Decision To Sub-lease Land For Vanilla Crop Puts PCK In A Spot

Kochi, Nov10: | Updated: Nov 11 2003, 05:30am hrs
The decision of the Plantation Corporation of Kerala (PCK) to sub-lease 724 hectares of forest land to private parties for cultivation of the now hot money-spinner vanilla has landed it in a spot. Besides, serious allegations of flouting environment norms and amending the agreement to help the firms have also cropped up.

In July this year, PCK invited tenders for sub-leasing 724 hectares of land now under oil palm cultivation for growing vanilla. PCK decided to sub-lease the land since it did not have funds for vanilla cultivation that needed huge investment.

In 1987, the forest department leased out 4,260 hectares of land to PCK in the Chalakudy and Angamaly forest ranges for rubber cultivation. The forest department is already in arrears of over Rs 13 crore as lease rent. In the mid-90s when rubber prices dipped to abysmal levels, the corporation decided to shift to oil palm cultivation on 724 hectares of land. Now, it decided to go in for vannila, the money-spinner commodity. Its unprocessed beans fetch around Rs 2,500 per kg and a metre of vine sells at over Rs 100.

But as a major amount would be needed as investment, the corporation decided to bring in private parties through a bid.

There was no competitive bid and rates were fixed before the tenders were invited. It was on a first-cum-first-served basis and while several of those within the State were late in submitting their bids, some others outside succeeded in the bids, leading to allegations of large-scale corruption. Ten private parties were given the land divided into different estates. While the agreement was fixed at Rs 10,000 per hectare for the first three years, the rent for the following years was fixed at Rs 14,000. Though the tenders were invited for a period of 12 years, the agreement period was amended to 14. Forest officials see this as a ploy to help the private firms as the lease period for the land would end after 14 years and once PCK was out of the scene, the forest department could not stake claim for the land as the agreement of the private plantations was with PCK. Corporation officials were not available for comment.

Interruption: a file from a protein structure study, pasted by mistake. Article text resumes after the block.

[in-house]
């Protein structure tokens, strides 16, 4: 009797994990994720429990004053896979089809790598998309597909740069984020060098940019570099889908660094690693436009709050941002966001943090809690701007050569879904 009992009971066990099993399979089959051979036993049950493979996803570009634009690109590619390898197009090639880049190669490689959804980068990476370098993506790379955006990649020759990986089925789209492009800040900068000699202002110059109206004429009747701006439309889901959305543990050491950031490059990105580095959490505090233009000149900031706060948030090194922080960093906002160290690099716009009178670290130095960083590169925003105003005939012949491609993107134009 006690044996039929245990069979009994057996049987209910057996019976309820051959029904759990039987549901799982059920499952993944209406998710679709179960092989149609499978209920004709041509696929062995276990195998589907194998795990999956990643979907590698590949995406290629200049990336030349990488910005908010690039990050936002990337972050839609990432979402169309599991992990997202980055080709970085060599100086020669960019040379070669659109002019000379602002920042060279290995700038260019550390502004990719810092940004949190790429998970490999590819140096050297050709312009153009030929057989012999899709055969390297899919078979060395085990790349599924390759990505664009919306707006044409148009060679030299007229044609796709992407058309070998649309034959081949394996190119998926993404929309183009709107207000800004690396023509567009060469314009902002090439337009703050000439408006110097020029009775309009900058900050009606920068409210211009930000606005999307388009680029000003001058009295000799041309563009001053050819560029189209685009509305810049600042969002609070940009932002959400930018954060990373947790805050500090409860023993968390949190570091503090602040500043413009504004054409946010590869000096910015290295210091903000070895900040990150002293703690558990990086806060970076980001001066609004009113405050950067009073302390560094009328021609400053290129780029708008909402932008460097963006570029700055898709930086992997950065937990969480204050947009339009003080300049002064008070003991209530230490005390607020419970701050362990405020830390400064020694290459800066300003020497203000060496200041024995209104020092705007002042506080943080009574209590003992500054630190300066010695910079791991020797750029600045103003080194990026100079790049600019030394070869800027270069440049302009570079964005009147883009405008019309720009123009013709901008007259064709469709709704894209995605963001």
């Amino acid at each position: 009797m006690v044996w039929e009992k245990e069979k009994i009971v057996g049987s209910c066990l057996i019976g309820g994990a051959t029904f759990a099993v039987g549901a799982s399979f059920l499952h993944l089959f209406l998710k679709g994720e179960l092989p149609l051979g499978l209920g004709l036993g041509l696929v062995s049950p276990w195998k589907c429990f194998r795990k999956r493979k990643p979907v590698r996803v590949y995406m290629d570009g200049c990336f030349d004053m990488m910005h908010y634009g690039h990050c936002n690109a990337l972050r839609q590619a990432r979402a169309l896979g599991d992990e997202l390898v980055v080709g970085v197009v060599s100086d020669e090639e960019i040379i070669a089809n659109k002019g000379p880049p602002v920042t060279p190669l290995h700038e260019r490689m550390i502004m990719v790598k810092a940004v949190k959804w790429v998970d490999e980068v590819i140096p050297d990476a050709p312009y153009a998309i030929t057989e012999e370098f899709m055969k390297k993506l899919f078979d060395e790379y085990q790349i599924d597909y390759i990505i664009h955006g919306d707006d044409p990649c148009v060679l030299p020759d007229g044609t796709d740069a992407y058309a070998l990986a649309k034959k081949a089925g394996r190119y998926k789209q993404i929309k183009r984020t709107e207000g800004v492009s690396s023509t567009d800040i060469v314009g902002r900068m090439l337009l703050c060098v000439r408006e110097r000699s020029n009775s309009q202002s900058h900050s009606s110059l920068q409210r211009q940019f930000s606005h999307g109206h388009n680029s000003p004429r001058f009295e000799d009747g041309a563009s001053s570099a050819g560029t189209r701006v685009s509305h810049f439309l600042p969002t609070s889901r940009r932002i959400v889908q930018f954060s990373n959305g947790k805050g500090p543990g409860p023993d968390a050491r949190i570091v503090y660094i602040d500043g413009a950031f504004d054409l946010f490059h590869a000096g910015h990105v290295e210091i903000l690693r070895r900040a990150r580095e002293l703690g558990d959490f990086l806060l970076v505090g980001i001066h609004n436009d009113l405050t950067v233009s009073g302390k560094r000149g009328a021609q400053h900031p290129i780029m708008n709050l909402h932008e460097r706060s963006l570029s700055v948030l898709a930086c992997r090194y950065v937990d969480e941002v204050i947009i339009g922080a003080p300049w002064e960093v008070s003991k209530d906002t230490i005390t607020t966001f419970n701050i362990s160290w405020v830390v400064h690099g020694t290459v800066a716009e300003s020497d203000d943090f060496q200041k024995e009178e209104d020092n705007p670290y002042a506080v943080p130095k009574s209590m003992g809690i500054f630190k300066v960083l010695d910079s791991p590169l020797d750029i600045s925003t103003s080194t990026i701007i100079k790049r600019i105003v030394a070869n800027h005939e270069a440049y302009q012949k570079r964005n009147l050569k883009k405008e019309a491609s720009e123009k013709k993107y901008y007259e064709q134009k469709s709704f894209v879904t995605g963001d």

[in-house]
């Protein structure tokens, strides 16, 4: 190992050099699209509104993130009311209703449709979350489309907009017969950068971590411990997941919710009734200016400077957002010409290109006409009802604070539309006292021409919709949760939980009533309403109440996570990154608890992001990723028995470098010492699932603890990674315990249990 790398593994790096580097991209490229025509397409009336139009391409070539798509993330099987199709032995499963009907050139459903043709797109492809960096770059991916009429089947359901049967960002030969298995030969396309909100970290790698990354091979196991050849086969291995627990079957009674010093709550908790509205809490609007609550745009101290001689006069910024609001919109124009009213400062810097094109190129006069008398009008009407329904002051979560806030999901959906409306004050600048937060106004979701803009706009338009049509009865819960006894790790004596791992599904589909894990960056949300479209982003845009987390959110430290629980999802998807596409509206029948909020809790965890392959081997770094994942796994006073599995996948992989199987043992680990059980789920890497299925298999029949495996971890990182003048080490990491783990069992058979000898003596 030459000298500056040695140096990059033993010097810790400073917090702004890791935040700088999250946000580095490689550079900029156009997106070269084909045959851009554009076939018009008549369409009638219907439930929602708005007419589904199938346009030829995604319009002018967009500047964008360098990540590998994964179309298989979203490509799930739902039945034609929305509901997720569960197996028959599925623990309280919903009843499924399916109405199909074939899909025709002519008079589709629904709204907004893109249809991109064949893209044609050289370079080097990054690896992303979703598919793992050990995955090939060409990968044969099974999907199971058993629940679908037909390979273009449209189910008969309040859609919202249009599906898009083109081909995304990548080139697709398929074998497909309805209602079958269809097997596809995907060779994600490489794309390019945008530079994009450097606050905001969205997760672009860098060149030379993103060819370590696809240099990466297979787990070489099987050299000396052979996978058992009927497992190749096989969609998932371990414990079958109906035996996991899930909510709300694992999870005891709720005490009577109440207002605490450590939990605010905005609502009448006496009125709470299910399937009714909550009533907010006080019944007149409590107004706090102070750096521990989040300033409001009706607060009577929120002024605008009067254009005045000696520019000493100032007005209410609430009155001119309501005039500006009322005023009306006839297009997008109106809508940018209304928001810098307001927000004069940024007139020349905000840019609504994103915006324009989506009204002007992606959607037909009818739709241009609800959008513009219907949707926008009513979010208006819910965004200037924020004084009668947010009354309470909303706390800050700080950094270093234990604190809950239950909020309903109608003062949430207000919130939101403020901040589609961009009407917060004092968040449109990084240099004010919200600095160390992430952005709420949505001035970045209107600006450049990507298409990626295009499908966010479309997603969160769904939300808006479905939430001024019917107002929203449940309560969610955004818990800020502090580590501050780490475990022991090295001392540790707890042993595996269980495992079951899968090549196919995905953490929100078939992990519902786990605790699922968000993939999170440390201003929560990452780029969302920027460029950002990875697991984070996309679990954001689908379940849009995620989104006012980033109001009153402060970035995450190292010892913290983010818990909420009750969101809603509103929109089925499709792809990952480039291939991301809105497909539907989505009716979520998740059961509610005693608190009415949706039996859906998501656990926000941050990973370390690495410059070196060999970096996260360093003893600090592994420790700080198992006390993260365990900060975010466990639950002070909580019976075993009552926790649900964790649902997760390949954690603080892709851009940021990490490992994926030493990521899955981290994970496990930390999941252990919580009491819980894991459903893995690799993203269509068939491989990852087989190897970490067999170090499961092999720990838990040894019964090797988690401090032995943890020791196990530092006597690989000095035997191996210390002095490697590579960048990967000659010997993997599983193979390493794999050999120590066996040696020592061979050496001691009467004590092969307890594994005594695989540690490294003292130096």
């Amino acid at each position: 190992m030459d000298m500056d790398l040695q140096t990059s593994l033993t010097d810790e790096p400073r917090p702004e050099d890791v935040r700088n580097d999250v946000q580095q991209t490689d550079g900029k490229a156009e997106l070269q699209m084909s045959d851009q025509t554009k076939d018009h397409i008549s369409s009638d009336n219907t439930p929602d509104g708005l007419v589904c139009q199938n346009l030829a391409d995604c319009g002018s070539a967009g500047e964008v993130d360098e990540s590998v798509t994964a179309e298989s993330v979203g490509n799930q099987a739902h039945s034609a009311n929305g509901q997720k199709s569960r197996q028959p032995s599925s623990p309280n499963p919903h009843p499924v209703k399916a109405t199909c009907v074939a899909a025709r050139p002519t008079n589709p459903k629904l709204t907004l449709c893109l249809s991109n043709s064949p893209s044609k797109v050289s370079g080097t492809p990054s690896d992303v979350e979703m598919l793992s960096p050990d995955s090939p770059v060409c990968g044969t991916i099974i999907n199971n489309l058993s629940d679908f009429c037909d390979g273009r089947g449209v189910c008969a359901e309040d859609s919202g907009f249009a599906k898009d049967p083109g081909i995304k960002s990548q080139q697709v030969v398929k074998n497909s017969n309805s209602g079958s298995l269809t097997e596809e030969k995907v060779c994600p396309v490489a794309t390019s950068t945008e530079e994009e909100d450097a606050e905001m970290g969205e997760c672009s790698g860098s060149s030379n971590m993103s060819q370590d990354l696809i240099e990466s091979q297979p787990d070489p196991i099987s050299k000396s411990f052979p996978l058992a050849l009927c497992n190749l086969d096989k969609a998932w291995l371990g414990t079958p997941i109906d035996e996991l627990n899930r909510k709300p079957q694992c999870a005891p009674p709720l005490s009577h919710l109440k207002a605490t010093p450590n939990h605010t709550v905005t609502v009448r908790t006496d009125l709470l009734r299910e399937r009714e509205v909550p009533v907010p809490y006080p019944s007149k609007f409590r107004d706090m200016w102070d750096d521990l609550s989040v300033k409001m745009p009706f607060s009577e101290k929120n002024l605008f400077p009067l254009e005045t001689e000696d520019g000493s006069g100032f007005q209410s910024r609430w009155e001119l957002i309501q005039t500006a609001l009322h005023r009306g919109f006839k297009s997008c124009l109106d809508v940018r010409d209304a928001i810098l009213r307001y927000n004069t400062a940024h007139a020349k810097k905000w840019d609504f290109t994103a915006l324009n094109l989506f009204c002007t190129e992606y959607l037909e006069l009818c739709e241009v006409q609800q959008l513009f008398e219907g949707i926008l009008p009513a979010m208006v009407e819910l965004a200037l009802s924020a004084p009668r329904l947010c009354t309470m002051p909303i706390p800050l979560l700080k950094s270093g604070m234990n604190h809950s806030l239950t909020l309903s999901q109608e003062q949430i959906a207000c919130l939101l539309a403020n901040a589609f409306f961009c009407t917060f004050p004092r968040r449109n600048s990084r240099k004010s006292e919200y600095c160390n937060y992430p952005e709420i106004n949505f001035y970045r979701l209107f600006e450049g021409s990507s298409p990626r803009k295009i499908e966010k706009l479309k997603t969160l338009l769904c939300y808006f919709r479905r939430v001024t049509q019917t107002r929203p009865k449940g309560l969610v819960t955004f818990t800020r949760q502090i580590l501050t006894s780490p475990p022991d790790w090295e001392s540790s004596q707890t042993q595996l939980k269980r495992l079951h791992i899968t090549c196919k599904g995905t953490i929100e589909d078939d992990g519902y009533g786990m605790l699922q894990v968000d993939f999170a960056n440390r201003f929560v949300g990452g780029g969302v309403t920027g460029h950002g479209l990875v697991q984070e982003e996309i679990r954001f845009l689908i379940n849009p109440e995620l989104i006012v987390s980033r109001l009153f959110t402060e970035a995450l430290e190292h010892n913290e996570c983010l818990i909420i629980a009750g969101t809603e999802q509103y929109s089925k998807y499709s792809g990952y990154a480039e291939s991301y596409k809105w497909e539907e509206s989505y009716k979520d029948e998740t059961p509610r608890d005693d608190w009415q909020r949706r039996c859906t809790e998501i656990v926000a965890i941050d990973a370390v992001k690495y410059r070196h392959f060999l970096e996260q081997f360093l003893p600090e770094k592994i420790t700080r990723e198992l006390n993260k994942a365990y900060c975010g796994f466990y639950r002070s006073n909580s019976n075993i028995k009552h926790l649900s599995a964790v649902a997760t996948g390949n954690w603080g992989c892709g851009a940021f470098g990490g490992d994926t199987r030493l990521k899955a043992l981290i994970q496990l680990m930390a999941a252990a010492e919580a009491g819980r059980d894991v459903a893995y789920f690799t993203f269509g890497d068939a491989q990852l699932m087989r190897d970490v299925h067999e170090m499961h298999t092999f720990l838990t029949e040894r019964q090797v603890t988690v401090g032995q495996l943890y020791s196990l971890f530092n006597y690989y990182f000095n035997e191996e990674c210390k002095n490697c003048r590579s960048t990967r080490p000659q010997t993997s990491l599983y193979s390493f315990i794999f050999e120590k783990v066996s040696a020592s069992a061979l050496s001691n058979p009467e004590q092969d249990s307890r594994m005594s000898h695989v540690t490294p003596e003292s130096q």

No mention was made in the agreement regarding supply of power and water and this was incorporated into the agreement with PCK taking up the responsibility for which it is likely to incur an expenditure of Rs 3 crore.

PCK has also agreed to take up fencing of the area.

Even the buildings on the land which were as per the agreement with the forest department to be used only to accommodate PCK staff and workers, have now been leased out to these private firms for the whole period of 14 years. These were recently renovated to be made luxurious resort-like quarters. Incidentally rent agreements are for a period of 11 months though here it has been for 14 years.

Forest officials say that as the agreement with PCK does not allow sub-leasing and also as the recent empowered forest committee of the Supreme Court had made it clear that exotic varieties should not be grown in forest land there was a clear case for the department to evict PCK from the land and vest its rights back with the department. Papers in this regard have already been sent to the authorities concerned.